Mansour Ayyad Al-Otaibi, Permanent Representative of the State of Kuwait to the United Nations, and incoming President of the Conference on the Establishment of a Middle East Zone Free of Nuclear Weapons and Other Weapons of Mass Destruction, addresses the Conference (29 November-3 December 2021). In the background is Secretary-General António Guterres. - Photo: 2023

A Middle East Nuclear Free Zone Remains Grounded  

By Thalif Deen*

UNITED NATIONS | 12 November 2023 (IDN) — A longstanding proposal for a nuclear-weapons-free zone (NWFZs) in the politically and militarily volatile Middle East has been kicked around the corridors and committee rooms of the United Nations since 1995.

Over the last 28 years, the proposal has failed to get off the ground—and remains suspended in mid-air.  

But there will be one more try—at least for minimal progress—when the fourth annual session of the “Conference on the Establishment of a Middle East Zone Free of Nuclear Weapons and Other Weapons of Mass Destruction” takes place between 13 and 17 November at the UN headquarters in New York. 

Of the world’s nine nuclear powers, Israel is the only country in the Middle East that has gone nuclear—while the other eight nuclear countries worldwide are the US, UK, France, China, Russia, India, Pakistan and North Korea.

As with the first three sessions, Israel and its closest political and military ally, the United States, are not expected to attend. They will both be MIA’s—missing in action.

Meanwhile, there is widespread speculation that if Iran goes nuclear, as threatened by the Iranians off and on, Saudi Arabia, Turkey and Egypt might follow suit.

But as US President Joe Biden once remarked: “…and the last goddamn thing we need in that part of the world is a build-up of nuclear capability.”

Israel’s nuclear weapons are best ignored?

But like most US politicians and presidents, including former US President Barack Obama, Biden too believes that Israel’s nuclear weapons are best ignored—and never challenged in public.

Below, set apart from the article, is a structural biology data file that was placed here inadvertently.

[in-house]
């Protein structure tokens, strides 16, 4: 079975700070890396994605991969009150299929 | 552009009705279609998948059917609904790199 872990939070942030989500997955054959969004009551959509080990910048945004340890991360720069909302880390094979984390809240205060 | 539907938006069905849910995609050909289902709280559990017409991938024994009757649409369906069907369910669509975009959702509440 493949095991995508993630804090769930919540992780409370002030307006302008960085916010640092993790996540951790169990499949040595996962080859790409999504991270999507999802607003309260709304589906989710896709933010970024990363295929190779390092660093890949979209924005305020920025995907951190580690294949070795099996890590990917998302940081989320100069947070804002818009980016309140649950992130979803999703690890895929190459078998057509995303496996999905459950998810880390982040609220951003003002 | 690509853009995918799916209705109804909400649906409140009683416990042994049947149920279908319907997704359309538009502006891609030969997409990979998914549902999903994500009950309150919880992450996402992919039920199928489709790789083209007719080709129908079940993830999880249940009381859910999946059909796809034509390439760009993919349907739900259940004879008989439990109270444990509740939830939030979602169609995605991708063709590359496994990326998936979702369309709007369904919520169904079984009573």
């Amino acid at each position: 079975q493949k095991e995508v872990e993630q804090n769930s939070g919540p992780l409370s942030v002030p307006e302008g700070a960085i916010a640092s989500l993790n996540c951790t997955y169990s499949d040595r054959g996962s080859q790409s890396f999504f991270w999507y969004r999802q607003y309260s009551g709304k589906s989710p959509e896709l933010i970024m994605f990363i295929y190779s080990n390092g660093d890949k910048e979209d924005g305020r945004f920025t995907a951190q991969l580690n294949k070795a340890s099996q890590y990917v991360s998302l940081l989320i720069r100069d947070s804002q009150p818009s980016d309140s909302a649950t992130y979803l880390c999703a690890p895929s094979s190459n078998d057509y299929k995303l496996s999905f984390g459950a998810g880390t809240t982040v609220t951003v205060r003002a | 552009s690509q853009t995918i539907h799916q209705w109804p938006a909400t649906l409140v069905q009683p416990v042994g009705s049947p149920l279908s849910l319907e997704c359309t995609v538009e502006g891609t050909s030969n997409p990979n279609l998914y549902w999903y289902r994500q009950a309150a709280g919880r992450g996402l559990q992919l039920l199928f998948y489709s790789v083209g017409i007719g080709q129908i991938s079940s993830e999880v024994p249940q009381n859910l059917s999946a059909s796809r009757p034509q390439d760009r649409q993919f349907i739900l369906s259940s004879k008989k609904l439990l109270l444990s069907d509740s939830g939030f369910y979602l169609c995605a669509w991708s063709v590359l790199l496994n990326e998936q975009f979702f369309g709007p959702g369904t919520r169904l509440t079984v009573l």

Dr M.V. Ramana, Professor and Simons Chair in Disarmament, Global and Human Security, School of Public Policy and Global Affairs at the University of British Columbia, Vancouver, told IDN the idea of a Middle East zone free of nuclear weapons was first adopted at the 1995 NPT Review and Extension Conference.

He pointed out that the very first resolution of the UN General Assembly’s First Committee on International Security back from 1946 called for proposals for “the elimination from national armaments of atomic weapons and of all other major weapons adaptable to mass destruction”.

“The closest agreement we have that goes some way toward achieving that goal is the Treaty on the Prohibition of Nuclear Weapons (TPNW) from 2017—seventy-one years after the first resolution. So, we have to be patient in this quest.” 

Important to confer on the establishment of a Nuclear-Weapons-Free Middle East

“That said, this is an important time to be holding a conference on the establishment of a Middle East zone free of nuclear weapons,” he said.

“Israel’s ongoing bombing of Gaza, and the call to drop a nuclear weapon there, albeit by a junior minister who has since been fired, only provides more reason to push for eliminating the most destructive weapons known to humankind from Israel’s arsenal.”

More generally, he argued, the highly charged security environment in the region is also a reason to prevent other countries from not just acquiring such weapons, but even the means to make the fissile materials needed for nuclear weapons.